11" Macbook Air vs. 12" Powerbook side-by-side comparison:
A photo gallery

I was near an Apple Store yesterday, so I decided to visit and look at the new 11.6" Macbook Air. 

People who know me always tease me because I still use my trusty 12" Powerbook (Rev C, from 2004). I have refused to give it up because I absolutely love the small form factor but still has a full-size keyboard. (Well that, plus the fact that I hate spending money.) And for the time, it had a non-crippled video card with basic GLSL support so I could at least do some basic OpenGL development on it. (I still refuse to buy an Intel GMA.) But Apple abandoned this form factor so I have been left stranded without an upgrade path.

Now 6 years later, it looks like I have a potential replacement. I'm the type of person that still prefers having dedicated workstations (desktops) for heavy computation and a lightweight, compact portable for travel. Most of my destination points have more powerful machines available so brute computational power is a lower priority for me in a portable. However, I am a developer so I spend most of my time in Xcode, text editors, and compilers, so something like an iPad is not a suitable candidate for me.

The other major consideration for me is the video card. I am not likely to buy a 15" or 17", so among the Airs and the 13" Macbook and Macbook Pro, they all seem to contain the same exact video card. Since they are all the same, this drastically simplifies my decision process. And since it is not an Intel embedded graphics chipset, I can actually consider these machines as viable candidates.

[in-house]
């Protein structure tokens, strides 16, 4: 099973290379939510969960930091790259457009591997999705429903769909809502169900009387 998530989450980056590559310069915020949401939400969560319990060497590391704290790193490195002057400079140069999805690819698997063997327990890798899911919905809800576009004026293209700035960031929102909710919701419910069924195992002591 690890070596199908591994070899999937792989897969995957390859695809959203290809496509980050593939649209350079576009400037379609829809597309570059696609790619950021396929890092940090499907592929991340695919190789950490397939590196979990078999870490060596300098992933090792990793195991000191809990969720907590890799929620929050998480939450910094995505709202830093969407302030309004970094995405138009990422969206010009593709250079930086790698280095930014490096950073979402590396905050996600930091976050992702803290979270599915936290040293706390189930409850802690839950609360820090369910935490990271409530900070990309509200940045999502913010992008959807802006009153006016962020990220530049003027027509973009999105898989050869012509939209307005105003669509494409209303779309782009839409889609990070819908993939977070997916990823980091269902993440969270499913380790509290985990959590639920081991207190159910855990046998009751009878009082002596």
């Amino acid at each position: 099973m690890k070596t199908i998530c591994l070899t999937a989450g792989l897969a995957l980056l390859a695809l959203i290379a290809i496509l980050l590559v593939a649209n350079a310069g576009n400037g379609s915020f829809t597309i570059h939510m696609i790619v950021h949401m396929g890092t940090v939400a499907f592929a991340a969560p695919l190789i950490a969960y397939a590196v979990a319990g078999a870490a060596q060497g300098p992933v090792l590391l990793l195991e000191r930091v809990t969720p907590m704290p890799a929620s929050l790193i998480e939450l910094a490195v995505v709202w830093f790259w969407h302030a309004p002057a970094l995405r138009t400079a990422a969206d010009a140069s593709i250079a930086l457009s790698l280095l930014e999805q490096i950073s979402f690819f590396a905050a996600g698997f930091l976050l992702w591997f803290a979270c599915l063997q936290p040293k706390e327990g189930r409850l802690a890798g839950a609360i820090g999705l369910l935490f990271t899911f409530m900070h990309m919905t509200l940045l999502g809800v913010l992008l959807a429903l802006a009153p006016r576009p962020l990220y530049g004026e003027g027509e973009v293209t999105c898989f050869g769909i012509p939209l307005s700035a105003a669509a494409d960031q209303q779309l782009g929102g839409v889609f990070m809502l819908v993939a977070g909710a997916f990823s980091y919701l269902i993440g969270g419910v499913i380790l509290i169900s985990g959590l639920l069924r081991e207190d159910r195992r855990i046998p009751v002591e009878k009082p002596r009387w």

Anyway, I expect to be harassed by people for the coming months about the new 11-inch Macbook Air, so I figured I would take a look at one myself.

My first impression was that I was very disappointed that the width is so much larger on the 11" Macbook Air compared to the 12" Powerbook. The Powerbook wastes no space with borders around the keyboard. I really liked this design. I feel like the Air has tons of wasted space width-wise. I recall traveling in China and using the hotel room safes. My Powerbook just barely fit. I'm a little curious if the Macbook Air would still fit.

Other than that, everything else was as expected...thinner, lighter, faster. I wanted to give Xcode a try on the new Macbook Air to see how development might feel. With compiling, it is hard to know if your bottlenecks are CPU or disk I/O bound. If the performance is dominated by disk I/O, then the Macbook Air might have a chance to outperform a full-blown Macbook despite its significant CPU speed disadvantage because of the SSD. I would like to know this information. But unfortunately, none of the machines at the Apple store had Xcode installed.

I remembered to take photos of my trip. So enjoy my photo gallery below.

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